But, we must also remember that we have been applying science and technology to the development and manufacturing of all kinds of products ever since the advent of the Industrial Revolution over two hundred years ago. In comparison, IT, - the services sector equivalent of the steam engine that powered the Industrial Revolution, - is only a few decades old. And, in my opinion, we can only seriously consider a Services, Information or Knowledge Revolution since the mid 1990s, when the Internet and World Wide Web took the world by storm, a very short fifteen years in historical terms.
To better appreciate the magnitude of the changes discussed in the Hidden Wealth report, let’s contrast research and innovation in the classic industrial age of the past couple of centuries, with their equivalent in the emerging knowledge age of the 21st century.
First, the bulk of R&D in the industrial economy has focused on natural and engineered physical objects. Through the contributions of science and technology over the decades, we can now build highly complex and sophisticated objects like airplanes, bridges and microprocessors made up of huge numbers of components. While continuing to pursue such work, our next challenge is to now apply R&D to market-facing, human-based organizational systems such as companies, industry ecosystems, government agencies, cities and economies.
Physically engineered products and systems are built out of well-behaved components that do what they are supposed to do most of the time. That makes it possible to generally predict the behavior of such systems under widely varying conditions. On the other hand, people, and the services they perform for each other are the key components in complex organizational systems. People and services exhibit a high degree of variance that makes such systems intrinsically unpredictable, and thus require new approaches to their design and management.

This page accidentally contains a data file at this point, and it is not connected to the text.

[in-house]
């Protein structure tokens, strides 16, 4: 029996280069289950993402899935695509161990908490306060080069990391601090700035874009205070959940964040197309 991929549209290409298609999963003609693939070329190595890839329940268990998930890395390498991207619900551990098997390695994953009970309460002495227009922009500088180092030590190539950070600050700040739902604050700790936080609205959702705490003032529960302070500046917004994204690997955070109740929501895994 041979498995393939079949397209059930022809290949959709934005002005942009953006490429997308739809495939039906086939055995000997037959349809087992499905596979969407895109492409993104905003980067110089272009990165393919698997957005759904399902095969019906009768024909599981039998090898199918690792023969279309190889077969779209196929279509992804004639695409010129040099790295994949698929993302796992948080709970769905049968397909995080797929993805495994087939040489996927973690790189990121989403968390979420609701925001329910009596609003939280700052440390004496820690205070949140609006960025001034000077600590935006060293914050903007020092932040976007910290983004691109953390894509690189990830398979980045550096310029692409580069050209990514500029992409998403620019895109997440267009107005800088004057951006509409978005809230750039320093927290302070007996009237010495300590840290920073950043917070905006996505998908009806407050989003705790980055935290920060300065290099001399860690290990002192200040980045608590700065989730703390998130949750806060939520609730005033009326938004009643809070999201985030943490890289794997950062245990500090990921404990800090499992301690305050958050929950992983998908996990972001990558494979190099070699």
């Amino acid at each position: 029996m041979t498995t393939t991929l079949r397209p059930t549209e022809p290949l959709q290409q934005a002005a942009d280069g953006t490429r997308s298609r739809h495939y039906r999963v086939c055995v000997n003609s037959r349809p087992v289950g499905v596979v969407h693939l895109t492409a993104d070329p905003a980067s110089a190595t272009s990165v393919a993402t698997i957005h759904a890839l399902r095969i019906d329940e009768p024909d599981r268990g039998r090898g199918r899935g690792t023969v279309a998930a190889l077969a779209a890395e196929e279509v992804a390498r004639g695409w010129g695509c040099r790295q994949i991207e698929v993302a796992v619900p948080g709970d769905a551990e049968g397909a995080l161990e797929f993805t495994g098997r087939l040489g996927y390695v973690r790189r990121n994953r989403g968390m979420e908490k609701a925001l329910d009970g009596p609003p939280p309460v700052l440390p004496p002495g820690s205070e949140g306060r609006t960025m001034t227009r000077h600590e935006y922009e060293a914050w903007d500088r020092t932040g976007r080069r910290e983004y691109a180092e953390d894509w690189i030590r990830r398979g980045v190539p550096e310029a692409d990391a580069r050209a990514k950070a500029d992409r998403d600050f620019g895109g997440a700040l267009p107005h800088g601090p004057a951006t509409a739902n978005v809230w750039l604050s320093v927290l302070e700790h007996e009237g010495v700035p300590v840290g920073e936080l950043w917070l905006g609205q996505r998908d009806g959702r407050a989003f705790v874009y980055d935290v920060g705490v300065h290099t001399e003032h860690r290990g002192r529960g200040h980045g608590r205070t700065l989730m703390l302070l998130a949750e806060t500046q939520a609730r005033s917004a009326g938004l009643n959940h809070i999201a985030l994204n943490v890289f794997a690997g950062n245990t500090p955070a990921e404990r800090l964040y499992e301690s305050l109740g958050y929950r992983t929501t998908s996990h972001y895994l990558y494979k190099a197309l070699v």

Another difference between classic and knowledge age innovation is the location where the research primarily takes place, in the spectrum between the lab and the marketplace. With industrial oriented R&D, the bulk of the design, development, testing and production of new ideas takes place in the lab and in factories. With physical goods, there is a time-delay between the creation of a product and its subsequent consumption in the marketplace.
Not so with services. The bulk of the innovation in services takes place in the marketplace, in a time and place much closer to where the services are consumed. It is hard to envision an ivory tower where new ideas for services are developed far away from the chaos of the marketplace. It is just not in the nature of what services are all about:
“Services may be considered intangible as they are frequently co-produced by the provider of the service and consumer (eg a design consultant working with a client manufacturing company to produce a new design). Services are, therefore, often produced and consumed simultaneously. This means it is very difﬁcult to deﬁne a service product and observe a moment at which the service product changed signiﬁcantly. More appropriate then, to think of services as entailing close, interdependent ‘supply and demand chains’—inter-related networks of suppliers and users, involving complex engagement patterns between different sets of actors, often within wider collaborative teams or networks.”